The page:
Monday, June 4, 2012

Living in Paradox: Matchmaker Heaven

When I let go of what I am, I become what I might be;
When I let go of what I have, I receive what I need.
(Tao of Leadership, The Paradox of Letting Go, ch. 22)

All behaviour consists of opposites or polarities. If I do anything more and more, over and over, its polarity will appear.
(Tao of Leadership, Polarities, ch. 2)

I'm not sure whether Barnaby Tucker might be a closet Taoist. What I'm reasonably certain is that both Dolly Levi and Malachi Stack are. I accompanied a generous (more on why this is relevant in a moment) friend to a performance of Thornton Wilder's Matchmaker this weekend and met all of the above characters -- granted not, as they say, 'up close and personal'; but close enough to have some of their folksy wisdom and life perspectives penetrate.  

Among a number of themes Wilder explores in this entertaining (if somewhat OTT) production is that of the costs associated with living at the polarities of our experience; holding that an extreme of anything (money, caution, propriety), as another friend and author of the two quotes at the top of this piece would say, is not a very satisfying or sustainable posture. Barnaby first. This hugely naive, scared rabbit of a young man, is charged with the responsibility (by Dolly, the matchmaker) of providing the audience a summary of the 'importance of the play'. Having been compelled by his co-worker to venture to New York (from rural Yonkers) for the day in search of 'an adventure', Barnaby certainly gets his money's worth. The wisdom he gleaned -- and what he wishes for all of us -- is 'just the right amount of adventure, not too much, but, then again, not too little'.  A lovely restatement of living in balance, the mindfulness equivalent of equanimity.  That is to say that calm, composed place we are encouraged to cultivate each time we sit, the middle ground between attachment and avoidance, a composed observer rather than the reactive participant.  For Barnaby, pudding is great -- just don't eat too much (you have to see the play to get this one).

And then there's Malachi, brilliantly presented by Geraint Wyn Davies. Malachi spends the early part of the production firmly establishing his slick credentials -- not the right fox to be left in charge of the hen house. As the play builds to its denouement, our garrulous con man finds a dollar-stuffed wallet and -- steps out of character (or so we think) for a little tete a tete with the audience. 'I suppose you thought I'd just keep this'. He goes on to explain that this is not in keeping with his 'value system' (an apparent oxymoron if ever there was one). His 'logic': that to cultivate multiple vices -- and equally no vices -- is a recipe for disaster. His advice, predicated on his own rocky road of experience, is to indulge one at a time, lest eschewing all would make one a tightly constrained, about to explode vessel of self-denial; while throwing oneself indiscriminately into self-indulgence will almost certainly come to a bad end. Already a committed drunkard, he therefore cannot be a thief at the same time. And he gives the wallet to the man he suspects has dropped it. Another lovely statement of 'moderation in all things'.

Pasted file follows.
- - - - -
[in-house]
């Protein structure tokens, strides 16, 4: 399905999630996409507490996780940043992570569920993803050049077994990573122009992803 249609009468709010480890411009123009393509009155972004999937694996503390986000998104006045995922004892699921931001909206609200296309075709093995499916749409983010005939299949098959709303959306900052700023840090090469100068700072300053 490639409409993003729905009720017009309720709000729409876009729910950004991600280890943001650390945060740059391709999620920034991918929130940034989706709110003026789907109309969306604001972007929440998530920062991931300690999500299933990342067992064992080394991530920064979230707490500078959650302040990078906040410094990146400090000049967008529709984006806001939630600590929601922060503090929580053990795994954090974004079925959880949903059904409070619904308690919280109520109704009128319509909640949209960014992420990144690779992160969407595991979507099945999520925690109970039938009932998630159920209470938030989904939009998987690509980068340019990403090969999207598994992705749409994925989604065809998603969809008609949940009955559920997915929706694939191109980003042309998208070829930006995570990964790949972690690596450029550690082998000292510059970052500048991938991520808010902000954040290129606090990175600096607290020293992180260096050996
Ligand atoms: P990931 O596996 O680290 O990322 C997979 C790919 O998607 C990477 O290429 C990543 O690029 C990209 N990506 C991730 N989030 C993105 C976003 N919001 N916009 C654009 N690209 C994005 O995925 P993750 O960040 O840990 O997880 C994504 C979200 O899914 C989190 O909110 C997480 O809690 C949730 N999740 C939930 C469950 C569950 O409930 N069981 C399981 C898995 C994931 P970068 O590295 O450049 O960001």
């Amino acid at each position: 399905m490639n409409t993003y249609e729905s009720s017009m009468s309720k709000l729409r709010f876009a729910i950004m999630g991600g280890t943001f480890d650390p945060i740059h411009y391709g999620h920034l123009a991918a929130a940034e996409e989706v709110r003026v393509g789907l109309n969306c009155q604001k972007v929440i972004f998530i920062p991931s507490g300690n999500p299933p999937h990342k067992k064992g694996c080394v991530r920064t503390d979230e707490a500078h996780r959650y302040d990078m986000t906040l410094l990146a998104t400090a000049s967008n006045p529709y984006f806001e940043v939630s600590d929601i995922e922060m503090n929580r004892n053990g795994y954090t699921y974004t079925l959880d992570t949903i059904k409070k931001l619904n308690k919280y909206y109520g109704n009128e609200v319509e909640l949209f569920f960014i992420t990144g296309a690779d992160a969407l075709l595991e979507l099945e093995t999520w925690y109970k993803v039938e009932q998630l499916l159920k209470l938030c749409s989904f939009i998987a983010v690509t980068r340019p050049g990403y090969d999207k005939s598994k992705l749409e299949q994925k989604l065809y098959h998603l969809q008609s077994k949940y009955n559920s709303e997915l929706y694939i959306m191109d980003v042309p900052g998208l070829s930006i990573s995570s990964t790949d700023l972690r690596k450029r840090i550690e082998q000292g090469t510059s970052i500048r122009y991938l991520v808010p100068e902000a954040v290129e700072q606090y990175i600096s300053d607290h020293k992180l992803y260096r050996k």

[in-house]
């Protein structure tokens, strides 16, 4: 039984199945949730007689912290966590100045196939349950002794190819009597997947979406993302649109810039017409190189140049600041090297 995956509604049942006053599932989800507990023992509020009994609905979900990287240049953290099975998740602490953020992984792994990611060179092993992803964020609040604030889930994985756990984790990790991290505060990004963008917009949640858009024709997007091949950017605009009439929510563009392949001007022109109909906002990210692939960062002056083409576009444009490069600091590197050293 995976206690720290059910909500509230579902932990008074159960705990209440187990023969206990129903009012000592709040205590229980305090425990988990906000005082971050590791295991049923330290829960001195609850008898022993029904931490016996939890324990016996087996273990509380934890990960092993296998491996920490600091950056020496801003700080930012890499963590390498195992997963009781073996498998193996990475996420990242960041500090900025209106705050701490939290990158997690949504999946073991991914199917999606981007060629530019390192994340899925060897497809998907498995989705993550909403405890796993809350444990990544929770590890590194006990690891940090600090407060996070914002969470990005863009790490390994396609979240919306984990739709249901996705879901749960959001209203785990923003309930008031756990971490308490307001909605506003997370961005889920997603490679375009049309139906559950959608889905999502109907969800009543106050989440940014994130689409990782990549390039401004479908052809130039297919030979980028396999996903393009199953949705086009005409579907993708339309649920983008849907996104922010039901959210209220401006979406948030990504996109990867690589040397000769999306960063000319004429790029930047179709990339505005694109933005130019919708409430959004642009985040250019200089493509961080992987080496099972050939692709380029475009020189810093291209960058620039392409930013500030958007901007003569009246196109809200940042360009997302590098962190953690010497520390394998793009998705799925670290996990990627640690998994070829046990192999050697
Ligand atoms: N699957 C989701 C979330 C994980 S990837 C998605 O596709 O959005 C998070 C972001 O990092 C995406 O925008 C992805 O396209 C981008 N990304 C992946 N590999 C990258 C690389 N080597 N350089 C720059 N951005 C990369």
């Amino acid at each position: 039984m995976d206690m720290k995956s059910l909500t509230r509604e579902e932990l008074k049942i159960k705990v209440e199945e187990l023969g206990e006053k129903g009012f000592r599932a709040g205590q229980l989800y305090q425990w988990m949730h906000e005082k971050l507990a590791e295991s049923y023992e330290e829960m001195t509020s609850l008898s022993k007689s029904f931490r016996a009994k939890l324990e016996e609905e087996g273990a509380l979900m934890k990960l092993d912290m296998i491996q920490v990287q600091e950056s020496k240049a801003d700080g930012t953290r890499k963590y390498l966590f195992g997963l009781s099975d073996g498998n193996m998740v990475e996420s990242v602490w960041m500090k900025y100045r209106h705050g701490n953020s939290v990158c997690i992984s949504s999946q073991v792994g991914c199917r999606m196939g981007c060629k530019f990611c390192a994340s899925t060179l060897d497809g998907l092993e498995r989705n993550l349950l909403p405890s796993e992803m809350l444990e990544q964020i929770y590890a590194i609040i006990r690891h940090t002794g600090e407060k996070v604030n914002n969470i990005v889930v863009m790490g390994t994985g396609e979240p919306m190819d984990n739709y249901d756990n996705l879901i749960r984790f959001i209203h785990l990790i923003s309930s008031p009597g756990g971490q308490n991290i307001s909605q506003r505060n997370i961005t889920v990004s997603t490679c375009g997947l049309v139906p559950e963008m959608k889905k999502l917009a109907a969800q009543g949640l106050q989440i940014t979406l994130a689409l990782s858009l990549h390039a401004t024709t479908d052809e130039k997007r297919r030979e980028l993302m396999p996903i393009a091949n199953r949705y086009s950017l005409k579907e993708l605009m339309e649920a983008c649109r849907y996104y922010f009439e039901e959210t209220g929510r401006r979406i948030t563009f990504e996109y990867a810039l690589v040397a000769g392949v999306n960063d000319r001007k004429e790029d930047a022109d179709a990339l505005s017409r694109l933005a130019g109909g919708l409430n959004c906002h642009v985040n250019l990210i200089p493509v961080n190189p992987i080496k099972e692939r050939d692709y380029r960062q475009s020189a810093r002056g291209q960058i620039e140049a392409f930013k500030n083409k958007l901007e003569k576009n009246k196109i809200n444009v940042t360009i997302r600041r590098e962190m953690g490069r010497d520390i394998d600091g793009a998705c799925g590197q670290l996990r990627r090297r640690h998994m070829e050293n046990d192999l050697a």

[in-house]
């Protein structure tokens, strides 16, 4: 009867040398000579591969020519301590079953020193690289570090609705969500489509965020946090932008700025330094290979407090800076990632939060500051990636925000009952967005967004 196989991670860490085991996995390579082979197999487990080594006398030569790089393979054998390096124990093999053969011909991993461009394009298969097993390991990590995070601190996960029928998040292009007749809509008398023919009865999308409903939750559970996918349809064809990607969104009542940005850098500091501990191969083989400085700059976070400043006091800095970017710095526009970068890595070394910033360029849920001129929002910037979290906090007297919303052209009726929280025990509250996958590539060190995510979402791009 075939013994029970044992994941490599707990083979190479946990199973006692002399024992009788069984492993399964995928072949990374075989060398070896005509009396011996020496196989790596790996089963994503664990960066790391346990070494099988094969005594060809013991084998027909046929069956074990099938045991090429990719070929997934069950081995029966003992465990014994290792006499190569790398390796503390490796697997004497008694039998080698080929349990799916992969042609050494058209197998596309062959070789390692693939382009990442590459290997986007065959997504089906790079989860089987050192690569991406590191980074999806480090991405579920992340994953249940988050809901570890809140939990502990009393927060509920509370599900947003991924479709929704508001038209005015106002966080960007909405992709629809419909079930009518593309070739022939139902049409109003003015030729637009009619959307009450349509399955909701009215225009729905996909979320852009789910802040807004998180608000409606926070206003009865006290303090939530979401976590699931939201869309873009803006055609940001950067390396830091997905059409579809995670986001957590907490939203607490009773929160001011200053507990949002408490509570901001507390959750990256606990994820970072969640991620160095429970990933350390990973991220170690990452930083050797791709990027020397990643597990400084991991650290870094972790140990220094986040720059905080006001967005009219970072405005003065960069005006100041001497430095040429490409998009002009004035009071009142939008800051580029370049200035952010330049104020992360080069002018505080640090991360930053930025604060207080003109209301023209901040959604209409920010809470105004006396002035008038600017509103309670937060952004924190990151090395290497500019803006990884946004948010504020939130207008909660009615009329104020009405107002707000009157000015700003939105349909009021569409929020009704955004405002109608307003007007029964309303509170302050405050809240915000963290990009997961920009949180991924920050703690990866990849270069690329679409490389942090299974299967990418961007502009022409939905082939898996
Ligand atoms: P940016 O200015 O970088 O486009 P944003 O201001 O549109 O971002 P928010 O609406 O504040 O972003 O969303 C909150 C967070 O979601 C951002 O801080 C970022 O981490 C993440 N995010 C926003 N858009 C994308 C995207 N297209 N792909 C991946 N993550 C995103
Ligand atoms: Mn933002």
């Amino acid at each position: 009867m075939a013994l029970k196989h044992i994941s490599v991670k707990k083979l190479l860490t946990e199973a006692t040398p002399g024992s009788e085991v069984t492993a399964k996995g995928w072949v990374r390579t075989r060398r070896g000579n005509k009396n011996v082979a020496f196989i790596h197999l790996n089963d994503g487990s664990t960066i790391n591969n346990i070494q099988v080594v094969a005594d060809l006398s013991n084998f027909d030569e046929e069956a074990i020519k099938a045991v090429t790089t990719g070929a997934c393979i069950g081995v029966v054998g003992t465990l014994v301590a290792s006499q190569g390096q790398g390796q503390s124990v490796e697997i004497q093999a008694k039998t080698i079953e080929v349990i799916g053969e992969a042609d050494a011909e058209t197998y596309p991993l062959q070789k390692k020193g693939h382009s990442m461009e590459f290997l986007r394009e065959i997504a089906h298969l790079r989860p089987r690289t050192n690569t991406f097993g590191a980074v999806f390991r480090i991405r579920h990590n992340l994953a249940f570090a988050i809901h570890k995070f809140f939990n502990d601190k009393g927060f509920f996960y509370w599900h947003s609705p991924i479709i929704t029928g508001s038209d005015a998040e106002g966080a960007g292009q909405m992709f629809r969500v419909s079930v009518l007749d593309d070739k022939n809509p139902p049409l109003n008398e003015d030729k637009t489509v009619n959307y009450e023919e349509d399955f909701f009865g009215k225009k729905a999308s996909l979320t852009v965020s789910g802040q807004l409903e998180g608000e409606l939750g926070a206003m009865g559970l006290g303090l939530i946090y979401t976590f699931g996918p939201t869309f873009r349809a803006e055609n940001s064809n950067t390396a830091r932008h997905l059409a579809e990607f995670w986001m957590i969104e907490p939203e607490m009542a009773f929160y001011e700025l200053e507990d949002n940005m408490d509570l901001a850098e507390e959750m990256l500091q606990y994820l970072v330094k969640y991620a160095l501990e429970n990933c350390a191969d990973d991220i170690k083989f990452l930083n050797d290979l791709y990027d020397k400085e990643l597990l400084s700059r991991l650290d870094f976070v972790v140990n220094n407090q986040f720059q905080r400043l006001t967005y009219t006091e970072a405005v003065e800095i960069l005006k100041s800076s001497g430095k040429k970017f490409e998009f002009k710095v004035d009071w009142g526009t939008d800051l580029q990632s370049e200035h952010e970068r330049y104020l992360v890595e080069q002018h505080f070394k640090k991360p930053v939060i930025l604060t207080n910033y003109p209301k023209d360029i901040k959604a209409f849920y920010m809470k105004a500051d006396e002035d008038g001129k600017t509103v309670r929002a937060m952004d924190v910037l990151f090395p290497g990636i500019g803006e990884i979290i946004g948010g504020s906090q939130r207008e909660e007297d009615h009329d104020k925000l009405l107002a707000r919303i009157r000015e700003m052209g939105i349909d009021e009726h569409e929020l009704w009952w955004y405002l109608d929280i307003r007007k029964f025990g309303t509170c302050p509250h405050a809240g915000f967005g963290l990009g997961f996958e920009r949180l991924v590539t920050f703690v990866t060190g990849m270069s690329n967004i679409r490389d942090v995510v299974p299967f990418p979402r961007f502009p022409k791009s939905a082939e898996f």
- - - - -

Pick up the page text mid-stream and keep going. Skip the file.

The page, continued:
And finally, Dolly. Again, not just what she seems on first blush. Professing to be the 'selfless matchmaker', she clearly has designs on the wealthy (and decidedly unhappy) antagonist of the piece (Horace), alternately whetting his appetite for the next candidate and salving his disillusionments with the next in line -- all leading relentlessly to her own doorstep. And this is where Dolly's Taoist leanings begin to shine through. She harbours a philosophy of money that it is only of value when 'it's spent' -- keeping the system well-oiled and mobile -- rather than being an end in itself (as is typified by Horace's miserly style).  At core, she personifies our first quote: letting go of . . . enables the attainment of. In this production, loosening one's grip on one's 'wallet' allows one's heart-desires to thrive. Simple and oft-stated but. . . Dolly, the paradox.

Excepting Dolly herself, each character occupies a polarity, is largely unhappy, unfulfilled, and resigned. Dolly's 'matchmaking' is less of the external relationship kind and much more of putting each of these individuals in touch with their 'other side': Horace with his generous, loving aspect, Barnaby and Cornelius with their adventurous sides, Ermengarde with her emotionally risky face. Living in balance, in equanimity -- fully aware.

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